Recycling Ni-Cd batteries
October 10. 2022
Used disposable and rechargeable batteries are waste material that requires special attention in recycling. There are two reasons for that. Batteries contain heavy metals that may be damaging to the environment and human health. At the same time, they also contain many valuable metals that have potential economic significance. Proper recycling prevents pollution of the environment and enables us to reuse the material from used batteries.
Batteries are recycled in various ways depending on their chemical composition. That’s why batteries must always be sorted first before they can be recycled. Generally speaking, the battery is first stripped of its outer cover and then goes through a multi-step metallurgic process. The inner parts of the battery are smelted, ground or broken up, and the metals are sorted by type, cleaned and processed.
The Ni-Cd battery recycling process
A huge advantage of Ni-Cd cells is the fact that they can be very efficiently recycled and processed. Nickel-cadmium batteries mainly consist of the positive nickel electrode and the negative cadmium electrode. The rest of the cell is mainly iron, nickel-plated steel, and plastics.
99.995% of the nickel and cadmium in GAZ Ni-Cd batteries is recyclable.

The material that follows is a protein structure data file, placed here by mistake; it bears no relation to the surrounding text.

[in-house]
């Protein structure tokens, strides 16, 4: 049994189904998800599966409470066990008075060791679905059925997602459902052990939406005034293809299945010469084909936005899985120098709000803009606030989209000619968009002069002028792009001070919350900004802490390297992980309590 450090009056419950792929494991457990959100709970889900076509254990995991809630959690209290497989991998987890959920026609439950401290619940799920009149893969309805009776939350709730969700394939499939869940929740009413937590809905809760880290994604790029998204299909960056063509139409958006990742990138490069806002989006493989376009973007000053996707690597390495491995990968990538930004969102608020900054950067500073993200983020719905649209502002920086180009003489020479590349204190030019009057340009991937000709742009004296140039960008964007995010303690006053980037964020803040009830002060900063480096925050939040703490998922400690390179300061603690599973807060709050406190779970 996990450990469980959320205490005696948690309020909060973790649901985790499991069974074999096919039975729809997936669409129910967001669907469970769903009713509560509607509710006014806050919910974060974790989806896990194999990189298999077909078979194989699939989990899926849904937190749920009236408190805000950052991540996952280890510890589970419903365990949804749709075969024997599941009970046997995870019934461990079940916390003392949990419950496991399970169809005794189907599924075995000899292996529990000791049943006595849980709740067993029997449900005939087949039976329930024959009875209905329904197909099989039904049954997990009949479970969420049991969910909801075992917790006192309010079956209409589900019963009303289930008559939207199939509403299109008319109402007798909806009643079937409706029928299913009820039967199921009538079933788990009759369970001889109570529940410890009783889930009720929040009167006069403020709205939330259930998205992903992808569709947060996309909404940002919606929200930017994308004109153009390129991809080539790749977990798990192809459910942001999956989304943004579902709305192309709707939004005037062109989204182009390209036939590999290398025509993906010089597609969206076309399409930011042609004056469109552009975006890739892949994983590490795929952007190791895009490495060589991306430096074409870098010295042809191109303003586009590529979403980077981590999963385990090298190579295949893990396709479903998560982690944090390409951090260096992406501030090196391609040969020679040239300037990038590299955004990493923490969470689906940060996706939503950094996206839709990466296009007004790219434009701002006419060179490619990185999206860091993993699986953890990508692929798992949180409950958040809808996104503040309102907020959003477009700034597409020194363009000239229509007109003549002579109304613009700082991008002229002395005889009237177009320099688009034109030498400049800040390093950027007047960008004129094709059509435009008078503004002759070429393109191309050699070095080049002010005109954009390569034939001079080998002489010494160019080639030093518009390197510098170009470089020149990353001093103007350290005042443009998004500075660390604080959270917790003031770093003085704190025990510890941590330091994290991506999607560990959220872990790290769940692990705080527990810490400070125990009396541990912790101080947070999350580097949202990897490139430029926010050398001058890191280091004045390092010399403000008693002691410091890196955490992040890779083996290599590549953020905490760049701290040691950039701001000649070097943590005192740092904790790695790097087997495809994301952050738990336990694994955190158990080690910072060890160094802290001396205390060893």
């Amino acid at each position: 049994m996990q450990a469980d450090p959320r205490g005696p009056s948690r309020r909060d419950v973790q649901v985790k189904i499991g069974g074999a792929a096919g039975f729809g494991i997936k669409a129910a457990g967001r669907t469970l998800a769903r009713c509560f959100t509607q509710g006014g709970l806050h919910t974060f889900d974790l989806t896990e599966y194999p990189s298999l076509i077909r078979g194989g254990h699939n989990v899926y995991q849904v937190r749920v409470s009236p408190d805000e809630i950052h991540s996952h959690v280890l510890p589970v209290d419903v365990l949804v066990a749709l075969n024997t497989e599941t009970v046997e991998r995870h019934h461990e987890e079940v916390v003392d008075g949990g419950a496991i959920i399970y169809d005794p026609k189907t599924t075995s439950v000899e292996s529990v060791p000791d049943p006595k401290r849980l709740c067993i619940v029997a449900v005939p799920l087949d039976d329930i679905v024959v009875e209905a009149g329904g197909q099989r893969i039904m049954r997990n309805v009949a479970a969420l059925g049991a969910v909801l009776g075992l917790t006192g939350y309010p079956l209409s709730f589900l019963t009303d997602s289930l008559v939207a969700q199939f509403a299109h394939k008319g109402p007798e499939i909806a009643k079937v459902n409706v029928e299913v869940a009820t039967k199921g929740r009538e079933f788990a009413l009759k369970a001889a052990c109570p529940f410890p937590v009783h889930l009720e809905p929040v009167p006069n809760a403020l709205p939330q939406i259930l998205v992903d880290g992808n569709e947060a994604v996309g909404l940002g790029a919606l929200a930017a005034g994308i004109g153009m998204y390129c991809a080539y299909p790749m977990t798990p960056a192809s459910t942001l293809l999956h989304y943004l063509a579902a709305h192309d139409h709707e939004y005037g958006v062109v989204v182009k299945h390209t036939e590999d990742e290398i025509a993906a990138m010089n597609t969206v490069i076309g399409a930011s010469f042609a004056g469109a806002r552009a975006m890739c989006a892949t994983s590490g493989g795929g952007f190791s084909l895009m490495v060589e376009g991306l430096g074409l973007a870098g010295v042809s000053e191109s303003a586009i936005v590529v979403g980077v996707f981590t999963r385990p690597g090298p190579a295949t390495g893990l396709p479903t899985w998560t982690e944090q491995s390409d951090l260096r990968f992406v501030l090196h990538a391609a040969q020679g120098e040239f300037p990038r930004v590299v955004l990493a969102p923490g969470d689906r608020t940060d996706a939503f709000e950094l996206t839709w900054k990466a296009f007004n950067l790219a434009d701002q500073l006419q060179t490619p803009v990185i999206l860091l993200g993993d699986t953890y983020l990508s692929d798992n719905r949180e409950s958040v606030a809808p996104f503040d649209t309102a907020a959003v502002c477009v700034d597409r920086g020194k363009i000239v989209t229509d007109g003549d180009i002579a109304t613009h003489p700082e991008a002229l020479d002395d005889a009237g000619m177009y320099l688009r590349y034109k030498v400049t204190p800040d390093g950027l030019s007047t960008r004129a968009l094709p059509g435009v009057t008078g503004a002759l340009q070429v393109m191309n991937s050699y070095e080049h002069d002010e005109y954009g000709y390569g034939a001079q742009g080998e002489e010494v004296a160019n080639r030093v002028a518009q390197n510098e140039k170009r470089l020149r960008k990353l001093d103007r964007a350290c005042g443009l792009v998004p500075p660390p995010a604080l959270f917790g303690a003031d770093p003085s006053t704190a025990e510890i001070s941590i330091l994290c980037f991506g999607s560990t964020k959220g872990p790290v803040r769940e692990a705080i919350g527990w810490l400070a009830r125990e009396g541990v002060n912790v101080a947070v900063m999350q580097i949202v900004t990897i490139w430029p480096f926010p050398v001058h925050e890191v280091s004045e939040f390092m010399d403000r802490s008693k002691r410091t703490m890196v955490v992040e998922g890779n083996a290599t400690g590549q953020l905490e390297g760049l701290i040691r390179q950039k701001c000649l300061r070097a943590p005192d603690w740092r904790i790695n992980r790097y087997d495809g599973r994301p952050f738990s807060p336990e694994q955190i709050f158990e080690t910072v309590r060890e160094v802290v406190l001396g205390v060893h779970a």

One of the recent innovations in the Nickel-Cadmium recycling process is the use of the vacuum distillation furnace to separate metals with a low evaporation point (e.g., Cadmium) from metals with a high evaporation temperature (e.g., Ni-Fe-steel). Pre-sorted batteries of one specific type are charged to a high temperature resistant batch container, which is loaded to the vacuum furnace. The furnace, consisting of a quartz pipe, is hermetically sealed and evacuated. Through induction, the batteries are heated stepwise. The hot metallic vapor streams through a tube down into a water-cooled metal condenser. There, the Cd-vapor re-condenses into small liquid Cd-drops, generating a metallic plate, remelted into slabs.
In some cases, the batteries first undergo a pyrolysis treatment to remove plastics and organic components. The resulting scrap metal rich in iron and nickel can be used directly or smelted in an electric furnace in order to make iron and nickel alloys.
Ni-Cd batteries can also be recycled through hydrometallurgy, but industrial use of this technique is less efficient than pyrometallurgic processing.
Did you know that 9 September is Battery Recycling Day in the European Union? This day has been celebrated since 2015 on the birthday of Luigi Galvani, the Italian physician and physicist whose experiments prompted Alessandro Volta to invent the galvanic cell – the fundamental construction component of all disposable and rechargeable batteries.
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